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Refinancing a student loan involves reworking and replacing your loan terms with new terms. This may involve changing the loan manager. There are several things to consider before deciding to refinance your loans.
Can I refinance my student loan?
Yes, you can refinance federal and private student loans. However, you can only refinance a federal loan with a private lender, so the federal loan becomes a private loan. Once you refinance a federal loan, you cannot get it back into the federal program.
Depending on the private lender you choose to go with, you will need to meet certain eligibility requirements which may include a certain credit score, income, and school enrollment status. If you cannot qualify on your own, you may need to hire a co-signer. A co-signer is someone who agrees to pay off a loan if you don’t.
How to refinance a student loan
You must understand the terms of your current loan before considering refinancing. This way, you will be able to effectively compare your rates and the length of your tenure with other options from competing lenders. Research different companies and verify your custom terms with each lender.
You will be filling out applications with the companies you are interested in and will likely need to hand over documents proving your financial status and identity. You may be familiar with this process from your first loan application.
Once your preferred lender gives you their final offer, you will need to formally agree to the terms and sign a binding document promising to repay the loan. Then your new lender will pay off your existing lender and your new term will begin.
Learn more about how to refinance a student loan here.
Should I refinance my student loan?
You may want to refinance your student loan to lower your interest rate or lower your monthly payments. Some private companies also offer signup bonuses to entice you to take out loans with them. Refinancing can also allow you to consolidate payments from multiple providers into one monthly payment, making it easier to keep track of your financial responsibilities.
However, be careful before choosing to refinance your student loan. You will lose many borrower protections if you refinance a federal loan to a private loan. For example, you will not be eligible for the Civil Service Loan Forgiveness, which cancels the debts of graduates working in the public sector after at least 10 years of service and qualifying payments. You’ll also miss the income-driven repayment plans and COVID-19 loan forgiveness.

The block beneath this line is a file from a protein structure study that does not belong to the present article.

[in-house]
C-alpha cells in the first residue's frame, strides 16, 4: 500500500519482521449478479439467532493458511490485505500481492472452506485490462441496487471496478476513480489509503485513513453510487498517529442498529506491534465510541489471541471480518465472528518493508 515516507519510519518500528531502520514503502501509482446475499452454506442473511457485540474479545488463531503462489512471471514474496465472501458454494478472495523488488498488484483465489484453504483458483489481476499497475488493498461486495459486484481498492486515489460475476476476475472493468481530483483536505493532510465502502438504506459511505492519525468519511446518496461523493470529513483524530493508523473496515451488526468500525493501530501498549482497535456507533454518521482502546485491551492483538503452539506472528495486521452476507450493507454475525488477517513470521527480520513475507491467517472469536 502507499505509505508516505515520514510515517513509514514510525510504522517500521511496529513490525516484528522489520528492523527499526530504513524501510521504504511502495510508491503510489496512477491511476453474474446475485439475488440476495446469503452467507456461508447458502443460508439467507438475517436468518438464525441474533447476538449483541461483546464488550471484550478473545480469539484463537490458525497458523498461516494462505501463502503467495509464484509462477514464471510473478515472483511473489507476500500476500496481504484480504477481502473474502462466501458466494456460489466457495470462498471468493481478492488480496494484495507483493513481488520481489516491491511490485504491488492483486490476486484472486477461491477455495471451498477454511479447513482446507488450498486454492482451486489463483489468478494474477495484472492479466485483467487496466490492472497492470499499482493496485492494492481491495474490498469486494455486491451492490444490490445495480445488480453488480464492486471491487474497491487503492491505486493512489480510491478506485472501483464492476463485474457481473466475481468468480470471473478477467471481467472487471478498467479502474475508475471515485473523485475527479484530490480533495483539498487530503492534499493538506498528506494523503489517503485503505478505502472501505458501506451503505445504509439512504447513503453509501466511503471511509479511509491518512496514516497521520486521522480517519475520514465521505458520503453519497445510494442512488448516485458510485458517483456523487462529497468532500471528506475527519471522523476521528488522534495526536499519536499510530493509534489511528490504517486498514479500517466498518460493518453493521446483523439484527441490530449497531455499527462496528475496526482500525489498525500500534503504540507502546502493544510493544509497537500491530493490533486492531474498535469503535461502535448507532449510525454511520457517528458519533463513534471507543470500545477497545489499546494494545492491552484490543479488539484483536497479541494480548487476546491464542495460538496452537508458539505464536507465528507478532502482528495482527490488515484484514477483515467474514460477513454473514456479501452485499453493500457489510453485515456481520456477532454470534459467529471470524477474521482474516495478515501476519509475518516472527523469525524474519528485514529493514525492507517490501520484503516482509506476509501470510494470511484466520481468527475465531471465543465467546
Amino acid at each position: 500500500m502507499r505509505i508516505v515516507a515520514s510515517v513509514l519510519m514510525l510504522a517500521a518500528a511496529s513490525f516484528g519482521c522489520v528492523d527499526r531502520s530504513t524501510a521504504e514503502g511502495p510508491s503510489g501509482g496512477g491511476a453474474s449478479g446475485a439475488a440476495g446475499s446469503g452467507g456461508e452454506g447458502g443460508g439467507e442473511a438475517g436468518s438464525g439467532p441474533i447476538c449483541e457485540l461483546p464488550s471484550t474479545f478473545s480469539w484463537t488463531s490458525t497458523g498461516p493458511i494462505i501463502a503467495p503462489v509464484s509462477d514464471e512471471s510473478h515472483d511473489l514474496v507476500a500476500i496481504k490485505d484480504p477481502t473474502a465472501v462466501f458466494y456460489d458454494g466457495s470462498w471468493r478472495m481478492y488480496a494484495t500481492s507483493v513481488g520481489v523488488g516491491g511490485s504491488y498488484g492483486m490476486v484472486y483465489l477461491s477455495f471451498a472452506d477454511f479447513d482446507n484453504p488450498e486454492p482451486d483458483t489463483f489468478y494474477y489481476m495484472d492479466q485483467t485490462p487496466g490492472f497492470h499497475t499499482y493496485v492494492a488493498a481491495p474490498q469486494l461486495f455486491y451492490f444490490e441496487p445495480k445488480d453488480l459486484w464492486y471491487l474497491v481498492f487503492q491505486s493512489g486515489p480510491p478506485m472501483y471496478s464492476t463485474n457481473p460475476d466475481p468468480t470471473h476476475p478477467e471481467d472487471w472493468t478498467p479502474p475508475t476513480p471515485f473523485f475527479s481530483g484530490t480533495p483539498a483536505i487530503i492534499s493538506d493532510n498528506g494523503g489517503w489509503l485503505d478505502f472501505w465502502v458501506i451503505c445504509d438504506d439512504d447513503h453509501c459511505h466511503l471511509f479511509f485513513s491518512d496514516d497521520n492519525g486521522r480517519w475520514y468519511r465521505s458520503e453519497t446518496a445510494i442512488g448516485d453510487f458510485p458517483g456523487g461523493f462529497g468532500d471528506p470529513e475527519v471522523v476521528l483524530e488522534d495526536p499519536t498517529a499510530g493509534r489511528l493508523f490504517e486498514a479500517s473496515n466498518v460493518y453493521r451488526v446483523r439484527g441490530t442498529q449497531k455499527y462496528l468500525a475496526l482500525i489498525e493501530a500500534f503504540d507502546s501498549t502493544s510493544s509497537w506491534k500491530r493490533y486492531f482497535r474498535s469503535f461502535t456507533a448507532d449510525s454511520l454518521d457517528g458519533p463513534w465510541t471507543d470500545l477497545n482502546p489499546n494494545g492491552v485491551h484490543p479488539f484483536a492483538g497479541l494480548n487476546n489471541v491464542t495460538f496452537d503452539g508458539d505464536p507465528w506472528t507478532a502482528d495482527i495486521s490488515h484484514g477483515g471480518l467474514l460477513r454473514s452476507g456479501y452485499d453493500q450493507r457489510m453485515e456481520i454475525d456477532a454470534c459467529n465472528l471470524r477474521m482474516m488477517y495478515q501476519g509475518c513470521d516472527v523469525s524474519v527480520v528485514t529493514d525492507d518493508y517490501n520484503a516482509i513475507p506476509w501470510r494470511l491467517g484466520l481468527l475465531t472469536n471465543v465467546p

If you refinance from a shorter term to a longer term with the same balance, your monthly payments will be lower, but you could end up paying more total interest in the long term.
For a more in-depth explanation of the pros and cons of refinancing student loans, read our article here.
What Happens When I Refinance My Student Loan?
You will have a new loan service when you refinance your student loan, unless you choose to refinance a private loan with the same private lender. This new provider will have a different portal for payments, distinctive customer service and potentially unique benefits.
Depending on what you negotiated when refinancing your loan, you will also have new loan terms. This could include a different interest rate or a different repayment term, or possibly lower charges. You can also switch from a fixed rate loan to a variable rate loan, or vice versa. Make sure you understand how your new loan works so you can get your financial obligations under control.
Understanding what student loan refinancing is will help you make the most informed decision possible about whether the process is right for you.